Your obliged servant, A. Beggs

During the winter of 1850 a bigger scheme of assisted emigration took place from Dungannon workhouse, this time involving as many as 196 women who were described as ‘in a completely destitute condition’. When notice was given of their arrival in Canada it was said that all of the women were ‘taken as servants in three days’. However, there were a number of charges were made against the guardians. The correspondent of the Tyrone Constitution charged the guardians with ‘inhumanity in sending out such a number of paupers in an unprovided state’. The newspaper reported:

About a fortnight ago there arrived from Ireland (shipped by the Dungannon workhouse) one hundred and ninety-six women. They landed at Quebec in a completely destitute condition but the excellent chief of the emigrant department there provided them with food and clothing, and forward them to upper Canada, to be disposed of by the indefatigable agent, Mr Hawke of Kingston. This gentleman, with a kindly feeling which does honour to his herd, immediately came up with them himself, and landed at our wharf with one hundred and twenty-two, the rest he sent on to other ports. On landing here, he provided them with food, and obtained the town hall as a lodging. Having given notice through our columns of their arrival, they were all taken as servants in three days’ time. This speaks volumes for the kind-heartedness of the people, for many, doubtless, were taken where their services were not absolutely required, indeed we know several instances of the kind ourselves, and we now mention the fact, not in the way of boast, for the warm-hearted people of Canada are the same all over, but in order that it may go forth to the needy in the old country. That everyone coming to this noble province will have a fair chance, and that honest sober labour is always sure of a full reward’.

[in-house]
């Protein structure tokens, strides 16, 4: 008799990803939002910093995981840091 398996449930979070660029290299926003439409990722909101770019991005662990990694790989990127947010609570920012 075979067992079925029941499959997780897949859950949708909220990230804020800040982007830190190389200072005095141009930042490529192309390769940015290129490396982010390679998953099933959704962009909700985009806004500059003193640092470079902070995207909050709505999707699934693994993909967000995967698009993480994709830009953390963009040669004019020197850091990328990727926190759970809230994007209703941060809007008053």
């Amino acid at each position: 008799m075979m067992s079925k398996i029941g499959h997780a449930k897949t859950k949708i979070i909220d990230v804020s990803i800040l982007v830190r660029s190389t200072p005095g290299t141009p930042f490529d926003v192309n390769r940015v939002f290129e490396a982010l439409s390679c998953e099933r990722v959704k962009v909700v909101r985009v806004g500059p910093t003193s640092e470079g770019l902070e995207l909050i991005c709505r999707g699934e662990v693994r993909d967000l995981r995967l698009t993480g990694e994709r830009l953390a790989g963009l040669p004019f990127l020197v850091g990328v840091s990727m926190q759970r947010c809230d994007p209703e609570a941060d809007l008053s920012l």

The 1850 scheme greatly reduced the numbers of ‘inmates’ in the workhouse and by the end of the year there were only 291 people resident in the building, a reduction of more than half from the corresponding period in 1849.